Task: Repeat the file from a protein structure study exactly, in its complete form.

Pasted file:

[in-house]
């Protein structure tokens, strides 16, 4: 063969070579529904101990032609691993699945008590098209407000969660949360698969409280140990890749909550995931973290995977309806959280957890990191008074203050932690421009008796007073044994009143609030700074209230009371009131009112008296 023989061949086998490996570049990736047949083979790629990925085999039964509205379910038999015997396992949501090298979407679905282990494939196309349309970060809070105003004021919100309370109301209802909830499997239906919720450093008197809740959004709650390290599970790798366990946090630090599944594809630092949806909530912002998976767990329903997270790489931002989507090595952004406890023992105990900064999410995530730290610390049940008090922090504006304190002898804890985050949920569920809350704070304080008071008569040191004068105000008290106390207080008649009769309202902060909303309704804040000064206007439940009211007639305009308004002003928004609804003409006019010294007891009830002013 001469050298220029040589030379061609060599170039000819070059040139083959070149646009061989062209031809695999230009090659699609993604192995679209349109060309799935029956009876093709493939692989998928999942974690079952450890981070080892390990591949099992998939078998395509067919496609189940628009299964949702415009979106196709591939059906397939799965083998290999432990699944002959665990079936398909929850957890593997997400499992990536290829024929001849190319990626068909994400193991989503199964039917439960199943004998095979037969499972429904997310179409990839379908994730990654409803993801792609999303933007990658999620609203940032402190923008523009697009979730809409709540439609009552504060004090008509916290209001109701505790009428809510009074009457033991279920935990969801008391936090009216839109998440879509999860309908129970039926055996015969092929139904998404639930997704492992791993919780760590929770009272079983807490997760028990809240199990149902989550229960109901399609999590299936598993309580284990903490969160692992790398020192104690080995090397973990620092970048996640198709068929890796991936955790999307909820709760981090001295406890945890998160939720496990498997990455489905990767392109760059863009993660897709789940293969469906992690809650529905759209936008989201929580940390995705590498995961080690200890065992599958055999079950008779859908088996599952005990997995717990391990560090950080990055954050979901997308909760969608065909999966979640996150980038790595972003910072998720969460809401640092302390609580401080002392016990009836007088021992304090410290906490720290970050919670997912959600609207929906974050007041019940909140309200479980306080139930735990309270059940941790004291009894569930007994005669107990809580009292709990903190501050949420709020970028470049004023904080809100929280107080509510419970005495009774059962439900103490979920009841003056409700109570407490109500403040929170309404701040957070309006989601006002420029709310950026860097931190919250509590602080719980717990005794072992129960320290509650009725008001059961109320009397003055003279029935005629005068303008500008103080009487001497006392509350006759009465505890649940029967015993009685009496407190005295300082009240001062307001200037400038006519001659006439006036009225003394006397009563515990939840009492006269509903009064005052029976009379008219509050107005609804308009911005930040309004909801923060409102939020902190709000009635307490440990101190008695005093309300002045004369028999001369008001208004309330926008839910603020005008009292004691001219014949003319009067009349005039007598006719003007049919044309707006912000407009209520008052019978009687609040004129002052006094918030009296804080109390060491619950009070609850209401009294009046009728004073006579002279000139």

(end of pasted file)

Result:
[in-house]
């Protein structure tokens, strides 16, 4: 063969070579529904101990032609691993699945008590098209407000969660949360698969409280140990890749909550995931973290995977309806959280957890990191008074203050932690421009008796007073044994009143609030700074209230009371009131009112008296 023989061949086998490996570049990736047949083979790629990925085999039964509205379910038999015997396992949501090298979407679905282990494939196309349309970060809070105003004021919100309370109301209802909830499997239906919720450093008197809740959004709650390290599970790798366990946090630090599944594809630092949806909530912002998976767990329903997270790489931002989507090595952004406890023992105990900064999410995530730290610390049940008090922090504006304190002898804890985050949920569920809350704070304080008071008569040191004068105000008290106390207080008649009769309202902060909303309704804040000064206007439940009211007639305009308004002003928004609804003409006019010294007891009830002013 001469050298220029040589030379061609060599170039000819070059040139083959070149646009061989062209031809695999230009090659699609993604192995679209349109060309799935029956009876093709493939692989998928999942974690079952450890981070080892390990591949099992998939078998395509067919496609189940628009299964949702415009979106196709591939059906397939799965083998290999432990699944002959665990079936398909929850957890593997997400499992990536290829024929001849190319990626068909994400193991989503199964039917439960199943004998095979037969499972429904997310179409990839379908994730990654409803993801792609999303933007990658999620609203940032402190923008523009697009979730809409709540439609009552504060004090008509916290209001109701505790009428809510009074009457033991279920935990969801008391936090009216839109998440879509999860309908129970039926055996015969092929139904998404639930997704492992791993919780760590929770009272079983807490997760028990809240199990149902989550229960109901399609999590299936598993309580284990903490969160692992790398020192104690080995090397973990620092970048996640198709068929890796991936955790999307909820709760981090001295406890945890998160939720496990498997990455489905990767392109760059863009993660897709789940293969469906992690809650529905759209936008989201929580940390995705590498995961080690200890065992599958055999079950008779859908088996599952005990997995717990391990560090950080990055954050979901997308909760969608065909999966979640996150980038790595972003910072998720969460809401640092302390609580401080002392016990009836007088021992304090410290906490720290970050919670997912959600609207929906974050007041019940909140309200479980306080139930735990309270059940941790004291009894569930007994005669107990809580009292709990903190501050949420709020970028470049004023904080809100929280107080509510419970005495009774059962439900103490979920009841003056409700109570407490109500403040929170309404701040957070309006989601006002420029709310950026860097931190919250509590602080719980717990005794072992129960320290509650009725008001059961109320009397003055003279029935005629005068303008500008103080009487001497006392509350006759009465505890649940029967015993009685009496407190005295300082009240001062307001200037400038006519001659006439006036009225003394006397009563515990939840009492006269509903009064005052029976009379008219509050107005609804308009911005930040309004909801923060409102939020902190709000009635307490440990101190008695005093309300002045004369028999001369008001208004309330926008839910603020005008009292004691001219014949003319009067009349005039007598006719003007049919044309707006912000407009209520008052019978009687609040004129002052006094918030009296804080109390060491619950009070609850209401009294009046009728004073006579002279000139």